Passive Design

The first and most important design strategy for reducing energy consumption in a building is passive design. This refers to how the design uses the physical characteristics and physics of the building to move air and protect from the elements whilst creating a comfortable internal environment.


The shape of the building can be used to drive natural ventilation, shade from overheating and use physical mass to protect from outdoor temperatures. However, this has limitations when you bring into play weather extremes. High or low external temperatures, wind, rain etc will have an impact on what temperature the internal space reaches. This can also be affected by large numbers of people in a space, which can cause temperatures to rise and also contributes to higher levels of CO2, which makes a space feel stuffy and can cause drowsiness.


So passive design can work in certain circumstances, and should be used where possible, but it doesn’t work for all building types and uses. This is when mechanical systems are introduced to drive ventilation, provide heating and achieve good light levels.


Low energy design

The vast majority of buildings use energy for heating, cooling, lighting and ventilation, which consume enormous amounts of energy globally. By designing to passive principles we can reduce the energy demand of the building but it is also possible to design for low energy mechanical systems.


Passivhaus is a design standard that aims to minimise energy consumption of a building by highly insulating and providing good air tightness, but crucially, these systems are supplemented with energy efficient mechanical systems that maintain internal comfort. The ‘MVHR’ (mechanical ventilation with heat recovery) draws stale air out of the building, and extracts the heat from this to warm up fresh air coming in. This means that wasted heat from our bodies, computers and kitchens gets reused to heat the building.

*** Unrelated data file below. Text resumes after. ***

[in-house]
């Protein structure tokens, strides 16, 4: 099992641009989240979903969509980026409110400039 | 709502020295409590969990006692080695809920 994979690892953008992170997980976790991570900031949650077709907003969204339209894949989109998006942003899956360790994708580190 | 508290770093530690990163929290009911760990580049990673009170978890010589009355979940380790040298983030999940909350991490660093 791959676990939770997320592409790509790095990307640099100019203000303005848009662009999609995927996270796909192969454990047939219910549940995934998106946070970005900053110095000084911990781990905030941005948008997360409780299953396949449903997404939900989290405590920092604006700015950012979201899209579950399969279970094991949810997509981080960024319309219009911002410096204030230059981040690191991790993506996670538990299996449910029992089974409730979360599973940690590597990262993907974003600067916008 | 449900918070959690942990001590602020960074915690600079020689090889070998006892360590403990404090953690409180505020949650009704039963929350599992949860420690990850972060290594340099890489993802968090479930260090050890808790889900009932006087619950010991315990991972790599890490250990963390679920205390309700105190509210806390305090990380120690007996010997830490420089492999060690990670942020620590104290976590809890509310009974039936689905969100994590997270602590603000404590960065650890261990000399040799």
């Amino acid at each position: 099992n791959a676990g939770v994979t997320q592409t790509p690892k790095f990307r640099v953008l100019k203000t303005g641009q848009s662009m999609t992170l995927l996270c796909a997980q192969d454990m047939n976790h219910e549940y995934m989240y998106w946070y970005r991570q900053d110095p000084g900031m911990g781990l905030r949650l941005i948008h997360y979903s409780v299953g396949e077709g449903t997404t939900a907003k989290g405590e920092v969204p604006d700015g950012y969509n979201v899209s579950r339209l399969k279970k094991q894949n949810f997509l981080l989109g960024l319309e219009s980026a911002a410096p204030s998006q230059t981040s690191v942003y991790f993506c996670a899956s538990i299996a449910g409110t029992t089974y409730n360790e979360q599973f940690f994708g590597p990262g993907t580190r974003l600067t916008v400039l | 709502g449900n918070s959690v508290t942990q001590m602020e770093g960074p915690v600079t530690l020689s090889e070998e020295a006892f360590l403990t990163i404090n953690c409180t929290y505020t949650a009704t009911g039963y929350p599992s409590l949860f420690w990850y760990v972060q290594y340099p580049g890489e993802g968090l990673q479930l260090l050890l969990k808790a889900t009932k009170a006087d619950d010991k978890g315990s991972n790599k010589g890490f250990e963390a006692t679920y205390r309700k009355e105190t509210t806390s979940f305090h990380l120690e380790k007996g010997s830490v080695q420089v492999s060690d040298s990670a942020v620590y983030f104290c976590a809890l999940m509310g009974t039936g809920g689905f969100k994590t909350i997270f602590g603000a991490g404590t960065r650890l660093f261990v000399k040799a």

By thinking resourcefully about space and energy we can reduce the energy intensiveness of our buildings and further reduce our demand for natural resources.


Net Zero Energy Building

Ideally, a sustainable project will have implemented as many energy efficient design considerations as possible from the outset, but there will likely still be a remaining demand for energy in the building.


Net Zero Energy describes the idea that the total amount of energy consumed in the building can be matched by energy generated on site. This could include energy generators like solar panels, wind turbines, or ground source heat pumps. You therefore end up with a ‘net zero’ expense on energy as all the energy you need is created by the building.



Net Zero Carbon design

‘Net Zero’ often gets mentioned in isolation, but it’s important to understand the difference between ‘net zero energy’ and ‘net zero Carbon’ design approaches. In principle, these both relate to the idea that the amount of energy or carbon required in a building is balanced out by applying additional measures that balance the scales.


In the construction of buildings, carbon is emitted as part of the construction process (embodied carbon) and in the operation of the building (operational carbon). To reduce this impact, designers can consider measures to reduce the amount of carbon emitted.


Operational carbon is directly related to the energy efficiency of the building as it is largely a result of the amount of energy used in heating, lighting, ventilating and powering the spaces. To reduce these, passive design strategies and on site energy can greatly reduce the operational carbon emissions.


Embodied carbon is more tricky and is connected to the types of materials and construction methods used. The best way to reduce embodied carbon is to source materials that are least energy intensive to extract and manufacture, or that sequester carbon. Sequestering refers to the process of absorbing and ‘locking in’ carbon, specifically in wood, which absorbs carbon during the time that it grows. This is then contained in the physical material of the timber, which can be stored in the fabric of a building. The overall effect is that more carbon is locked into the fabric of the building itself, than was emitted as part of the construction process.